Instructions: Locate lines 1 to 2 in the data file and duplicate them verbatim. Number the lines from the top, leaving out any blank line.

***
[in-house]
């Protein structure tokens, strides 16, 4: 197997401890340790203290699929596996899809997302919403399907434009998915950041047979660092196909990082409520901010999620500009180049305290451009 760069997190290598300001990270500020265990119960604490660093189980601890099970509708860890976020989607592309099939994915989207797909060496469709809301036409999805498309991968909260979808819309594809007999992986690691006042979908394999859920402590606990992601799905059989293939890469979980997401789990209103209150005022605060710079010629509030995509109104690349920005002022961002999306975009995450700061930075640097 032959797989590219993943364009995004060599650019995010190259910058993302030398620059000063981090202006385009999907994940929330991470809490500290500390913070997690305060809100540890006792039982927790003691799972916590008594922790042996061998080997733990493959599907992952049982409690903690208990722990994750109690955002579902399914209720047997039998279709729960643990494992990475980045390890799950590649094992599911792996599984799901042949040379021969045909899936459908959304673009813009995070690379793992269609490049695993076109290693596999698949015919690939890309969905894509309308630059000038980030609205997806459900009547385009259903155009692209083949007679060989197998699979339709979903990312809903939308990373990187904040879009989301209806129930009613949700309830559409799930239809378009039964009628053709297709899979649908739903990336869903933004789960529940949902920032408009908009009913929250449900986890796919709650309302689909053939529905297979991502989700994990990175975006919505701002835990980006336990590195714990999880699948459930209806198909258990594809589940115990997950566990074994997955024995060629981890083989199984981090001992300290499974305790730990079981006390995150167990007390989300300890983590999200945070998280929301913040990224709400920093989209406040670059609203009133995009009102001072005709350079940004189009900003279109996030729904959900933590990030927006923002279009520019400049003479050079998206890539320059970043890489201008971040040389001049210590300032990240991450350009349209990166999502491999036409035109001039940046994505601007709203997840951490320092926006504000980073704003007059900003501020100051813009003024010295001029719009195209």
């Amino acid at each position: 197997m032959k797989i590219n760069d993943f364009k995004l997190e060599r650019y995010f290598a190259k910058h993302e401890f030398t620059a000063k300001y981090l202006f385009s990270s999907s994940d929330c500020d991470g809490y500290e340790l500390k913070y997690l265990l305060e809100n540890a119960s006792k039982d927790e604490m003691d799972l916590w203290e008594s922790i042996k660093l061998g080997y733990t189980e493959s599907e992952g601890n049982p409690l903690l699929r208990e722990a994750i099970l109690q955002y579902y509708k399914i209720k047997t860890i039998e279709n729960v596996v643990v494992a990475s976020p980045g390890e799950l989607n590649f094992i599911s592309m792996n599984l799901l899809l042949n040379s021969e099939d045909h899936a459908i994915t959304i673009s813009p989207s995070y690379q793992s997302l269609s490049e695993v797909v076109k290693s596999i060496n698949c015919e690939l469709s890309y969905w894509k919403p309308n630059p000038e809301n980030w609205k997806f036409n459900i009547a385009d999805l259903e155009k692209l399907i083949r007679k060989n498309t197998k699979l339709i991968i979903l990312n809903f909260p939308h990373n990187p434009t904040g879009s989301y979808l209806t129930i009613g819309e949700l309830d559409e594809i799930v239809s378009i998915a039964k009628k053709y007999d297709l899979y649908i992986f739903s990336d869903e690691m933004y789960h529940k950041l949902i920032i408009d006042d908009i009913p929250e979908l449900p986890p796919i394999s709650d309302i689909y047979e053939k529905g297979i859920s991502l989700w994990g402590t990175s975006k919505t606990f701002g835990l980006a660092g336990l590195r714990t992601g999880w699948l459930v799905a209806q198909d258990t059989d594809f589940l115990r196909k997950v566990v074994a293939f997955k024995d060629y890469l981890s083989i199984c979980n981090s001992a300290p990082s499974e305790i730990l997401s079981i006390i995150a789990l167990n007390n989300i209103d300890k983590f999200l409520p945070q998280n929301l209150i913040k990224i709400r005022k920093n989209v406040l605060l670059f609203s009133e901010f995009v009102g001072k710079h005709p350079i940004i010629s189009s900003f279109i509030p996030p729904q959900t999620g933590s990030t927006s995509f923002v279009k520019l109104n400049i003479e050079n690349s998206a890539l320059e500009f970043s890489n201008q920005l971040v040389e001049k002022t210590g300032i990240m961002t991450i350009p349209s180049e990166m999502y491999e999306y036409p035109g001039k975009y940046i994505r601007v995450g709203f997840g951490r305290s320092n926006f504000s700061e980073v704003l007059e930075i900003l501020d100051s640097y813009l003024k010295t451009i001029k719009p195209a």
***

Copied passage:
[in-house]
């Protein structure tokens, strides 16, 4: 197997401890340790203290699929596996899809997302919403399907434009998915950041047979660092196909990082409520901010999620500009180049305290451009 760069997190290598300001990270500020265990119960604490660093189980601890099970509708860890976020989607592309099939994915989207797909060496469709809301036409999805498309991968909260979808819309594809007999992986690691006042979908394999859920402590606990992601799905059989293939890469979980997401789990209103209150005022605060710079010629509030995509109104690349920005002022961002999306975009995450700061930075640097 032959797989590219993943364009995004060599650019995010190259910058993302030398620059000063981090202006385009999907994940929330991470809490500290500390913070997690305060809100540890006792039982927790003691799972916590008594922790042996061998080997733990493959599907992952049982409690903690208990722990994750109690955002579902399914209720047997039998279709729960643990494992990475980045390890799950590649094992599911792996599984799901042949040379021969045909899936459908959304673009813009995070690379793992269609490049695993076109290693596999698949015919690939890309969905894509309308630059000038980030609205997806459900009547385009259903155009692209083949007679060989197998699979339709979903990312809903939308990373990187904040879009989301209806129930009613949700309830559409799930239809378009039964009628053709297709899979649908739903990336869903933004789960529940949902920032408009908009009913929250449900986890796919709650309302689909053939529905297979991502989700994990990175975006919505701002835990980006336990590195714990999880699948459930209806198909258990594809589940115990997950566990074994997955024995060629981890083989199984981090001992300290499974305790730990079981006390995150167990007390989300300890983590999200945070998280929301913040990224709400920093989209406040670059609203009133995009009102001072005709350079940004189009900003279109996030729904959900933590990030927006923002279009520019400049003479050079998206890539320059970043890489201008971040040389001049210590300032990240991450350009349209990166999502491999036409035109001039940046994505601007709203997840951490320092926006504000980073704003007059900003501020100051813009003024010295001029719009195209």